Tagged With ‘Heeley’
31 March, 2017
The mouth-watering smell of mint might be one of the most refreshing scents in the natural world, but it’s a bugger to use in perfumery, for the simple fact that toothpaste manufacturers got there first. Mint has been the most popular flavour for toothpaste since the early 20th century, so it’s a brave perfumer who decides to make it the main ingredient in a scent.
Enter the Yorkshire-born, Paris-based scentorialist James Heeley, who in 2004 released Menthe Fraîche, a bold and rather brilliant fragrance that puts mint firmly on centre stage – and got away with it without making it smell like mouthwash.
Menthe Fraîche smells fantastically minty by dint of a clever combination of natural and synthetic ingredients that reinforce and support each other in a way that simply spraying mint-oil on yourself never would. James Heeley notes that ‘Menthe Fraîche was a collaboration with a laboratory in Grasse, inspired by the smell of Corscian mint underfoot. It includes bergamot, a lot of cedarwood, fir balsam and white musk. It’s fresh without being overpoweringly minty.’ It includes both spearmint and the colder-smelling peppermint, as well as hints of green tea.
Though sadly it doesn’t last very long on the skin, Menthe Fraîche does keep going longer than some reviewers have claimed; I can still smell it a couple of hours after spraying it on, but then it’s a pleasure to reapply. And it is, after all, a cologne, something you’d use to freshen up on a hot summer’s day, rather than the kind of heavyweight perfume you might long for on a cold winter evening.
Created in collaboration with the professional perfumer David Maruitte, it also has a raft of synthetics, detailed by Chandler Burr in a typically excellent article for the New York Times, which you can read here. In a variation on the theme of art concealing art, Menthe Fraîche smells so wonderfully fresh and natural precisely because of the synthetic molecules in its make-up, not despite them – and that for me is one of the wonders of professional perfumery.
24 August, 2015
Though there’s some dispute about its exact origins, the word ‘perfume’ most likely derives from ‘fumes from a substance being burned’, so you could say that Phoenicia, the latest fragrance from Yorkshire-born, Brussels-based perfumer James Heeley goes back to perfume’s roots.
The name refers to the ancient civilisation that flourished in the eastern Mediterranean around 1000BC, but Phoenicia’s smell is instantly evocative of childhood bonfires, just as his earlier L’Amandière evokes an almond orchard in spring.
‘I loved the way my hair smelled after a bonfire,’ Heeley recalls, and he’s captured the memory using a mixture of cedarwood, oud, smoky birchwood and vetiver.
Luckily there’s more to Phoenicia than smoke. ‘I’ve always loved the concrete of labdanum ciste,’ Heeley says (the densest refined extract from the fragrant Mediterranean shrub Cistus ladanifer), ‘which has a slight smell of dates or prunes.’ Adding this to the formula gives Phoenicia an attractive hint of dried-fruit sweetness, which balances the smokiness is a very attractive way. It certainly lights my fire.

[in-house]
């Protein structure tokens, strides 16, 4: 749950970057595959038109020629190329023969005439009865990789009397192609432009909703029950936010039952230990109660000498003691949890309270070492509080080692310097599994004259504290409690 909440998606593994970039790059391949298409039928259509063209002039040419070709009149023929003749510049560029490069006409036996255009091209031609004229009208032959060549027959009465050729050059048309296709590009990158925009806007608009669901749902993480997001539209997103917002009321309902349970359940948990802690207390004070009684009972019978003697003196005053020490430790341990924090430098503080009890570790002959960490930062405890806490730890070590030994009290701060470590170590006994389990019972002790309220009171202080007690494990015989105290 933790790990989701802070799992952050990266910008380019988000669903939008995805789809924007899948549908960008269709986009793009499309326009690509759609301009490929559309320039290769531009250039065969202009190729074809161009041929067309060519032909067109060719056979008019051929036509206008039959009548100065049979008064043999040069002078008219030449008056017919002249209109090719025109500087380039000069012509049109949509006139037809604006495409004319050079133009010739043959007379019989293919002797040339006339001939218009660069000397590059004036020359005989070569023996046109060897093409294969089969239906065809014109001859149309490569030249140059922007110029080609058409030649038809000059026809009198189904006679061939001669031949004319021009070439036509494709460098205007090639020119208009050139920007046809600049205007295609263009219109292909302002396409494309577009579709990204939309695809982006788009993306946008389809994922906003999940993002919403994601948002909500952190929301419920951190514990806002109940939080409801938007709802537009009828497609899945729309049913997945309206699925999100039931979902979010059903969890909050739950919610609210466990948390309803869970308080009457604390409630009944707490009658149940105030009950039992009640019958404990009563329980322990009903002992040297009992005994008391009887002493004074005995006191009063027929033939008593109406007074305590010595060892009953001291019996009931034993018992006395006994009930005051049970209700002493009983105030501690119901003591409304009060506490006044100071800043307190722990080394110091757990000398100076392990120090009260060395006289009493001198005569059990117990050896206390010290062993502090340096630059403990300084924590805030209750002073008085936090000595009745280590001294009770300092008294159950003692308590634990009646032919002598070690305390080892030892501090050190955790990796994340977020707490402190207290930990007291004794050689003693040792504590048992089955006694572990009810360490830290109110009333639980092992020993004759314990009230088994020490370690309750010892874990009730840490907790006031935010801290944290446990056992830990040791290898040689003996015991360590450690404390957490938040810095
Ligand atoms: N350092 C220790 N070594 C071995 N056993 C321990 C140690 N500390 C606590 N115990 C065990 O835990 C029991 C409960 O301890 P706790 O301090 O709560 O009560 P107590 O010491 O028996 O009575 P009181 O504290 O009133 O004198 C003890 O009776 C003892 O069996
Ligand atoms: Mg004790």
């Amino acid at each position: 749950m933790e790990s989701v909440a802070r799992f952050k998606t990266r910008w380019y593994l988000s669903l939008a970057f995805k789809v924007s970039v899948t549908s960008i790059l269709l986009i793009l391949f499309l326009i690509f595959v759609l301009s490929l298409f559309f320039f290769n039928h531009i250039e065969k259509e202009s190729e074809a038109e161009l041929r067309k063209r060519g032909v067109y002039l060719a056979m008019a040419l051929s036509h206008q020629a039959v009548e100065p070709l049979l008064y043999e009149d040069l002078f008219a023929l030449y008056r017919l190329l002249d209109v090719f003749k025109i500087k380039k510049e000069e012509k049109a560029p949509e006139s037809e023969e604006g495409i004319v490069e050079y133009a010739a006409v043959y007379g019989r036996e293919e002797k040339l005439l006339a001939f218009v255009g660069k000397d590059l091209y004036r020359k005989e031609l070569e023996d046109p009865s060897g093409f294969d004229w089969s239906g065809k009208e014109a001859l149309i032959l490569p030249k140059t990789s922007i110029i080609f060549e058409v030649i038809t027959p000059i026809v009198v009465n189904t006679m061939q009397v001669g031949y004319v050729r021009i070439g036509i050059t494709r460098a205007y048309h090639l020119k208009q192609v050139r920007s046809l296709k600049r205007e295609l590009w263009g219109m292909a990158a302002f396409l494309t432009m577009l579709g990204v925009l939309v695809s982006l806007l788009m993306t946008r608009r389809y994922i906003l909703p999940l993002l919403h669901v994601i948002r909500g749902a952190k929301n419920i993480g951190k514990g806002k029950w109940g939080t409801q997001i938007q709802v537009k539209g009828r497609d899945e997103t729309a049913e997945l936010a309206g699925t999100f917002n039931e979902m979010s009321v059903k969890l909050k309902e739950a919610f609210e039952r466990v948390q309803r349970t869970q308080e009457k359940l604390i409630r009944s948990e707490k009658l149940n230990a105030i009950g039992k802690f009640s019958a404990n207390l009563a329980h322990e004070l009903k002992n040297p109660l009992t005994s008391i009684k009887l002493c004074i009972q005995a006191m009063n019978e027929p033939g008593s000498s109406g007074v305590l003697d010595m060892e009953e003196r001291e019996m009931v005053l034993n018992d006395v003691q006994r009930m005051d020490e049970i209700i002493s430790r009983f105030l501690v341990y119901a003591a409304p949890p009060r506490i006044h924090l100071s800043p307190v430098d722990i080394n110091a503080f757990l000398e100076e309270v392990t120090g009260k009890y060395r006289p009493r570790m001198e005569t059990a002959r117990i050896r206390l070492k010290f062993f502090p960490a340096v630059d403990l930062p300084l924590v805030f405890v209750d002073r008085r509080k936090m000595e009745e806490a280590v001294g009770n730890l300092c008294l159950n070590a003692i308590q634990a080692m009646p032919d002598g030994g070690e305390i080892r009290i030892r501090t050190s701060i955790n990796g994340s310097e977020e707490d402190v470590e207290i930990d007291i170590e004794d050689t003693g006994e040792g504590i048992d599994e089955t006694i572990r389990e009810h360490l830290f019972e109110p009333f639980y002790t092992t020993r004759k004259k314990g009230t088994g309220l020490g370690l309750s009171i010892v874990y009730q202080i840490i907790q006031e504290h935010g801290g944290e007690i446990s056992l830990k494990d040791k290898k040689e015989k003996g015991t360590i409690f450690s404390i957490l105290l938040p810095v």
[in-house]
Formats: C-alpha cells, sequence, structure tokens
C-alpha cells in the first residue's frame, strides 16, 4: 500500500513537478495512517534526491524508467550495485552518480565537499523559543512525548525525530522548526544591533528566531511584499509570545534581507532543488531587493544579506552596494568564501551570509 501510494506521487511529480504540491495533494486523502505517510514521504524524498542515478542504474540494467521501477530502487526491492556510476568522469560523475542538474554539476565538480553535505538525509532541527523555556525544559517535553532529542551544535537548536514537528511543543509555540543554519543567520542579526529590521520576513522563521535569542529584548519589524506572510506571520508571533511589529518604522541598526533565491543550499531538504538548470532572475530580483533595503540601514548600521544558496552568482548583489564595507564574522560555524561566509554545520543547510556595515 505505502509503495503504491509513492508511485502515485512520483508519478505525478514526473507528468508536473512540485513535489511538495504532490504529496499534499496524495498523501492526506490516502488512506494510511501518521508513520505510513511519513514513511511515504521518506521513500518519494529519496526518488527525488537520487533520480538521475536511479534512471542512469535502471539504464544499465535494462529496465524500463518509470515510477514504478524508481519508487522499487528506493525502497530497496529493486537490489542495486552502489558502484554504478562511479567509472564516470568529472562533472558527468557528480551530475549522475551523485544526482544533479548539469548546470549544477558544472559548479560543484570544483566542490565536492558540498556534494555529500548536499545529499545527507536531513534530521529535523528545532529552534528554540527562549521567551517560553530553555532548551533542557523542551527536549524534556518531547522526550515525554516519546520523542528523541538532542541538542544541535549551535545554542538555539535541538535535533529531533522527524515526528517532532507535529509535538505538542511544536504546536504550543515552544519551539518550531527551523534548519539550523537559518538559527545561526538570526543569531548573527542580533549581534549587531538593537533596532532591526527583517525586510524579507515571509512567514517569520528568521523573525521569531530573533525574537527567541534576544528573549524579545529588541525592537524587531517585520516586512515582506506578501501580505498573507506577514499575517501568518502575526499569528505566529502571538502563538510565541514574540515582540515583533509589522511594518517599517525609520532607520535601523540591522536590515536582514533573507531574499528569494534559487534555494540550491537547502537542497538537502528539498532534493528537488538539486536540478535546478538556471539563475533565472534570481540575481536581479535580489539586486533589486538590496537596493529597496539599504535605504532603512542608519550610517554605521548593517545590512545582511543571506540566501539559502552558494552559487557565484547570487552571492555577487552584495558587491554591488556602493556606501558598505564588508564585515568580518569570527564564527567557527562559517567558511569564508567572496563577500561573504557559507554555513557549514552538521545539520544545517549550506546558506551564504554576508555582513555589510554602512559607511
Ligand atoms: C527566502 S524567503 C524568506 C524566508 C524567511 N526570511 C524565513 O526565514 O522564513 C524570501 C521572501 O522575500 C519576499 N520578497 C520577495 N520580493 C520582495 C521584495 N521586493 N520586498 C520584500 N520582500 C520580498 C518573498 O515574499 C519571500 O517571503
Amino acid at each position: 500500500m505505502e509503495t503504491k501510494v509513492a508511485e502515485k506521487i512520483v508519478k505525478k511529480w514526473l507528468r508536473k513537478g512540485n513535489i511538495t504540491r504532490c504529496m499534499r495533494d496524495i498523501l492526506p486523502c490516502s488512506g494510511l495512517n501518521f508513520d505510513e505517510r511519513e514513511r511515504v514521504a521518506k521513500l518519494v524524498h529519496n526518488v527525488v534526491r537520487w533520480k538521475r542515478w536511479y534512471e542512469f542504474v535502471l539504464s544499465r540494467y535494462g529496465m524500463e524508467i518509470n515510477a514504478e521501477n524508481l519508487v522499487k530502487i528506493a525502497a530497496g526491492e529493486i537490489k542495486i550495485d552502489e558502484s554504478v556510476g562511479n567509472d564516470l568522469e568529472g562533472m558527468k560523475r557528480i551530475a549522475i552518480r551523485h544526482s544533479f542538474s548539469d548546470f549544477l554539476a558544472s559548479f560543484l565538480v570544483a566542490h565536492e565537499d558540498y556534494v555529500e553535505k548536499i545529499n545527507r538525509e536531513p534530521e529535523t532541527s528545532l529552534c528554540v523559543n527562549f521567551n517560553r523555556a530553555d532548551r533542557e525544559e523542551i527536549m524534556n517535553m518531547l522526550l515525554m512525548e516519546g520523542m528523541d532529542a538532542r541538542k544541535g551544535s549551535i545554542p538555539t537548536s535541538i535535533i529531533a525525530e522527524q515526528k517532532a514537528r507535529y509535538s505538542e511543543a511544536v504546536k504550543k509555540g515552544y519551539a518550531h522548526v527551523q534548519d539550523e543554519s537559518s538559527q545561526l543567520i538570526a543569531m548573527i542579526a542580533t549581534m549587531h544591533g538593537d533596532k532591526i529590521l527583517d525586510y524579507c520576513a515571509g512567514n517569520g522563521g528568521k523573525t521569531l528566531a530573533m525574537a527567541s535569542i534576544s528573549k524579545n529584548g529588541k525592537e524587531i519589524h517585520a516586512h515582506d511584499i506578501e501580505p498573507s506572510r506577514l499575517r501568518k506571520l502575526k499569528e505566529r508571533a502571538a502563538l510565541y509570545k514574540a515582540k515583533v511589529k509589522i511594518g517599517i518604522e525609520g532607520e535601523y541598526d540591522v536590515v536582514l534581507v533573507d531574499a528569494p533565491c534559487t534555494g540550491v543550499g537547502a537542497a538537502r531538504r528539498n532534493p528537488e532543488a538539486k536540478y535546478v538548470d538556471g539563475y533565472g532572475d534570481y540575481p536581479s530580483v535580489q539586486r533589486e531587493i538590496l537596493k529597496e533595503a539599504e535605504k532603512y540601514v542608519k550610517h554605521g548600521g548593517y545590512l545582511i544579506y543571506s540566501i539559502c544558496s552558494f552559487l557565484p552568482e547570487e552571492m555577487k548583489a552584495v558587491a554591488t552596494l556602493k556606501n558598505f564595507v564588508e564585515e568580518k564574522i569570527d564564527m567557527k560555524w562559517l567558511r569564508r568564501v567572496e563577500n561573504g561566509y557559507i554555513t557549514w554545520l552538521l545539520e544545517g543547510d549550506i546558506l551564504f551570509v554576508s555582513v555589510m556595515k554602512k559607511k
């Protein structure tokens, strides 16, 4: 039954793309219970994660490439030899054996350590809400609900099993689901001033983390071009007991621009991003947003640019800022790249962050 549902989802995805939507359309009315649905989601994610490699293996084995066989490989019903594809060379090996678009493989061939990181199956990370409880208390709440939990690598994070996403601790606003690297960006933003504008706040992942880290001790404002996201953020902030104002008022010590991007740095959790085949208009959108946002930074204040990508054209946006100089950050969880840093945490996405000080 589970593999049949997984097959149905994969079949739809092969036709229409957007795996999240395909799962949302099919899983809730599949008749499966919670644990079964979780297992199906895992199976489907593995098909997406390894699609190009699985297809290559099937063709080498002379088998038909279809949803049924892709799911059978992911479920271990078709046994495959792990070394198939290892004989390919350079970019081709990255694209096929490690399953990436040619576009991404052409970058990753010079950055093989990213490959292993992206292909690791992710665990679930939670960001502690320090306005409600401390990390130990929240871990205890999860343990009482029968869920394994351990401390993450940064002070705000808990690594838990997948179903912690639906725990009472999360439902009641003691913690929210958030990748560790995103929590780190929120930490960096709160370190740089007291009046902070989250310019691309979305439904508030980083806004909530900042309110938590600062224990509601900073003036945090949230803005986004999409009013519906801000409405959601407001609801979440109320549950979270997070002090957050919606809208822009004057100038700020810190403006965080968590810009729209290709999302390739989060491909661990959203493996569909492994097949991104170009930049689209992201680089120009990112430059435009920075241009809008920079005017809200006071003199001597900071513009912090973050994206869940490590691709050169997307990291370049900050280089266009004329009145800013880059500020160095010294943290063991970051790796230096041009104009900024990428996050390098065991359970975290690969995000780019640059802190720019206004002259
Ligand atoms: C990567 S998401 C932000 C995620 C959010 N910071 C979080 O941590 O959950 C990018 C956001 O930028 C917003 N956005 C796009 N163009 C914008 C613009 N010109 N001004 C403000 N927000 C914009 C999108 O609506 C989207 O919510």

19 November, 2014
Well-heeled and well-spoken, with a passing resemblance to the young Bruce Chatwin, James Heeley is a Paris-based product designer and perfumer. We’re told that he was born in Yorkshire, studied philosophy in London and then worked as a lawyer, before moving to Paris in the late 1990s, where he changed tack again and began designing vases for star French florist Christian Tortu.
Through Tortu he met Annick Goutal, the legendary pianist turned model turned independent perfumer, which must have been an inspiring introduction to the world of perfume. Heeley describes himself as a self-taught perfumer, and though he commissioned his first few fragrances he now creates the initial olfactory compositions himself.
At £170 for a 50ml bottle of ‘Extrait de parfum’ (which you can buy online from Les Senteurs), L’Amandière is breathtakingly expensive, but at least it has the grace to look like it, coming in a bottle whose surprisingly hefty weight belies its size. Its design is crisp and simple, as you’d hope from a product designer, with a simple black label and a chunky black faceted cap.
Heeley calls his latest fragrance ‘a portrait of spring’, and adds ‘I tried to include many of the scents that my girlfriend loves (including almond) and assemble them to create an imaginary, spring orchard.’ He may have intended it as a woman’s perfume, but what you smell first is light and rather refreshing combination of almond oil and fresh-cut grass – both of which have hints of bitterness (in almond’s case) and sourness (in the case of green grass), which prevents L’Amandière coming across as too floral and girly.
It does have its floral side thanks to the pastel softness of mimosa, but because the almond scent predominates in the end its associations end up reminding one more of food than flowers – though without the cloying sweetness of other food-related fragrances like vanilla or chocolate.
On a woman I think it would smell perfectly pleasant, but on a man it’s much more interesting and unusual, which is why I’m recommending it here. It has surprisingly good staying-power too, which is a good thing given how much each spray has cost you. One for the connoisseur.